Gordon thinks the SEC should have gone further and sought to add as many as four new board members and remove some old ones.

Still, Gordon said, “I think this experience has shown him that however  smart he is, or however powerful he thinks he is, the government is also powerful too.”

Musk may want to keep a close eye on the new chairman, however. Musk himself was the chair of the board, after investing in the company, before firing the chief executive and taking over as CEO


AP Auto Writer Tom Krisher contributed to this story from Detroit. Gassy cows are bad for the planet; could seaweed diet help?

By PATRICK WHITTLE, Associated Press

The smelly reality is that cows will always pass gas. But if farmers had more access to seaweed, cow flatulence might just stink a little less for the planet.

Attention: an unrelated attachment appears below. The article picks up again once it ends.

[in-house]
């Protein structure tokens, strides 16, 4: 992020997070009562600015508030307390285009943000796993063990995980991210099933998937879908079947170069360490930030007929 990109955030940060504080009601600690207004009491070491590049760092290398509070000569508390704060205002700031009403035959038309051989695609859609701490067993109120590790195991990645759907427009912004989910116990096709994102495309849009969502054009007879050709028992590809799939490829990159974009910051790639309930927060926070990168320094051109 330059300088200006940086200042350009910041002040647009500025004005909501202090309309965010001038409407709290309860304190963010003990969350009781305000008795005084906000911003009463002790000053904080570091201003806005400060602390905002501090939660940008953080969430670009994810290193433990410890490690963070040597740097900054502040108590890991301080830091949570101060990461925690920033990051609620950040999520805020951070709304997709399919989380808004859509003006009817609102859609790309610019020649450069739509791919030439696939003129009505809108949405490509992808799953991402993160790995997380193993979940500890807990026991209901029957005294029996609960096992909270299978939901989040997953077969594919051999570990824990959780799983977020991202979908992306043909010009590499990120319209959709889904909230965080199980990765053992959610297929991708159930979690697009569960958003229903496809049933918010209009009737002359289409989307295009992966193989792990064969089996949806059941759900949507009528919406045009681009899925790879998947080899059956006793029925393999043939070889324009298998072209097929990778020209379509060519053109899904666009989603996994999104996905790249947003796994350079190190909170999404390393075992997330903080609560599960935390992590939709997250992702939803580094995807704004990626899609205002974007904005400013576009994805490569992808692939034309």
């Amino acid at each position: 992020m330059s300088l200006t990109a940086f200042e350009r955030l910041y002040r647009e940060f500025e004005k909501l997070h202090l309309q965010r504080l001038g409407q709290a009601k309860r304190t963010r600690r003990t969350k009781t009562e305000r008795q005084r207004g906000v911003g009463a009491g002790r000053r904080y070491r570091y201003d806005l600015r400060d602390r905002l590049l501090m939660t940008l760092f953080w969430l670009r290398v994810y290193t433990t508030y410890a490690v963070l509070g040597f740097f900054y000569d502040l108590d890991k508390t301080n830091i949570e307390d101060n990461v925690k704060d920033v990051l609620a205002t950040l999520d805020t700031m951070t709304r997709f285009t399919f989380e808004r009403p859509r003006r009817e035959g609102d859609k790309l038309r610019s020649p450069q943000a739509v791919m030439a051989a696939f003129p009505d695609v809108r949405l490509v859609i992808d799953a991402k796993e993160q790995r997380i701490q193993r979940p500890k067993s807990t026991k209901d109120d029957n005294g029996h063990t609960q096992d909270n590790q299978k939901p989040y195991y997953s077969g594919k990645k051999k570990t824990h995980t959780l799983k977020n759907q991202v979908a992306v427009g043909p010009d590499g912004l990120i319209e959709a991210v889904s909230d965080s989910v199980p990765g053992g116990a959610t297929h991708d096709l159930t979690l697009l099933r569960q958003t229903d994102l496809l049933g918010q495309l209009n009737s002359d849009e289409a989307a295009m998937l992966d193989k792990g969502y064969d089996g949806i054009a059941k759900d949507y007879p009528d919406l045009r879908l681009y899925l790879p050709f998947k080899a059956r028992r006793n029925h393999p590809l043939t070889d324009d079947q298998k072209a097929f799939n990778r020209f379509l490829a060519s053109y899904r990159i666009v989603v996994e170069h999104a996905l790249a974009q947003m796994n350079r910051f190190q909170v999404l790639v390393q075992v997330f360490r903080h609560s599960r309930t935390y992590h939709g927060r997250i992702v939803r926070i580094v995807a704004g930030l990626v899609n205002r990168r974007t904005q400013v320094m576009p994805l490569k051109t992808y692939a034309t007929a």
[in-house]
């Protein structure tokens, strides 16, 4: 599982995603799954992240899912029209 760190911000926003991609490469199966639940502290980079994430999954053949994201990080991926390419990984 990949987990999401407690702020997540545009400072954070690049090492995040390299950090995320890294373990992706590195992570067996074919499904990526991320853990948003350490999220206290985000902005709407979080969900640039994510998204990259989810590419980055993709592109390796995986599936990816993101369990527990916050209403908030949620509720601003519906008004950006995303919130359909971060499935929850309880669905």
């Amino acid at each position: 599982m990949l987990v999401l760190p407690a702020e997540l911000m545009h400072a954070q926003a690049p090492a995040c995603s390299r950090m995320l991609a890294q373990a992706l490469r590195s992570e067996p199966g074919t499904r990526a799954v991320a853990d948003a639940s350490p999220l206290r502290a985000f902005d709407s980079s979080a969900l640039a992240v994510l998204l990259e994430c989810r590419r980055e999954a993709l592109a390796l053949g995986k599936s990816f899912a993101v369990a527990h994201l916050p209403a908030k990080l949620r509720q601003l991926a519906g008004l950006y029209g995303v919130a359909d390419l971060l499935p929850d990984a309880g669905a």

That’s the thesis of a New England-based aquaculture company which is launching a drive to become the worldwide leader in an emerging effort to thwart climate change by feeding seaweed to cows.

The concept of reducing livestock emissions by using seaweed as feed is the subject of ongoing scientific research, and early results are promising. University of California researchers have found that cows that eat seaweed appear to emit less methane, a greenhouse gas that contributes to global warming, when they belch and pass gas.

But one of the big challenges to implementing the seaweed solution is getting enough of the stuff to farmers, and the kind of seaweed that has shown results in cows isn’t commercially farmed.